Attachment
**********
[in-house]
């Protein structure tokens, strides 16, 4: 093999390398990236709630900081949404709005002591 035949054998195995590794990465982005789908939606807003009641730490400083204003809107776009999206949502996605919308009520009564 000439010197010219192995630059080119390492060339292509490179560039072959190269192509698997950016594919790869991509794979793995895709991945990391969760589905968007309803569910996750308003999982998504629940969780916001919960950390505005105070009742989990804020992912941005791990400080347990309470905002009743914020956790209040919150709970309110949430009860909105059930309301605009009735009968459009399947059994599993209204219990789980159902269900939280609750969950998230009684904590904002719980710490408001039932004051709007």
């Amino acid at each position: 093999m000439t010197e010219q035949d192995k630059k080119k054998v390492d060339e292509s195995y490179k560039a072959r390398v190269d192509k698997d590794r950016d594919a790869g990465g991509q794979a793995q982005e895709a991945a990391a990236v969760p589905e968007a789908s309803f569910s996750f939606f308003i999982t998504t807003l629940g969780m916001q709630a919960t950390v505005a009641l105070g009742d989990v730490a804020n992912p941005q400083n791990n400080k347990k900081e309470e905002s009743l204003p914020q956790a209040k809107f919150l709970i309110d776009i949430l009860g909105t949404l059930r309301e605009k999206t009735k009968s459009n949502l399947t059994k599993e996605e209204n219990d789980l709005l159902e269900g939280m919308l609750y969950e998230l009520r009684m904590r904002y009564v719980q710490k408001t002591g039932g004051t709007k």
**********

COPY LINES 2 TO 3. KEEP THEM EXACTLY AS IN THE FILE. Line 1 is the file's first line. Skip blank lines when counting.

């Protein structure tokens, strides 16, 4: 093999390398990236709630900081949404709005002591 035949054998195995590794990465982005789908939606807003009641730490400083204003809107776009999206949502996605919308009520009564 000439010197010219192995630059080119390492060339292509490179560039072959190269192509698997950016594919790869991509794979793995895709991945990391969760589905968007309803569910996750308003999982998504629940969780916001919960950390505005105070009742989990804020992912941005791990400080347990309470905002009743914020956790209040919150709970309110949430009860909105059930309301605009009735009968459009399947059994599993209204219990789980159902269900939280609750969950998230009684904590904002719980710490408001039932004051709007």
């Amino acid at each position: 093999m000439t010197e010219q035949d192995k630059k080119k054998v390492d060339e292509s195995y490179k560039a072959r390398v190269d192509k698997d590794r950016d594919a790869g990465g991509q794979a793995q982005e895709a991945a990391a990236v969760p589905e968007a789908s309803f569910s996750f939606f308003i999982t998504t807003l629940g969780m916001q709630a919960t950390v505005a009641l105070g009742d989990v730490a804020n992912p941005q400083n791990n400080k347990k900081e309470e905002s009743l204003p914020q956790a209040k809107f919150l709970i309110d776009i949430l009860g909105t949404l059930r309301e605009k999206t009735k009968s459009n949502l399947t059994k599993e996605e209204n219990d789980l709005l159902e269900g939280m919308l609750y969950e998230l009520r009684m904590r904002y009564v719980q710490k408001t002591g039932g004051t709007k």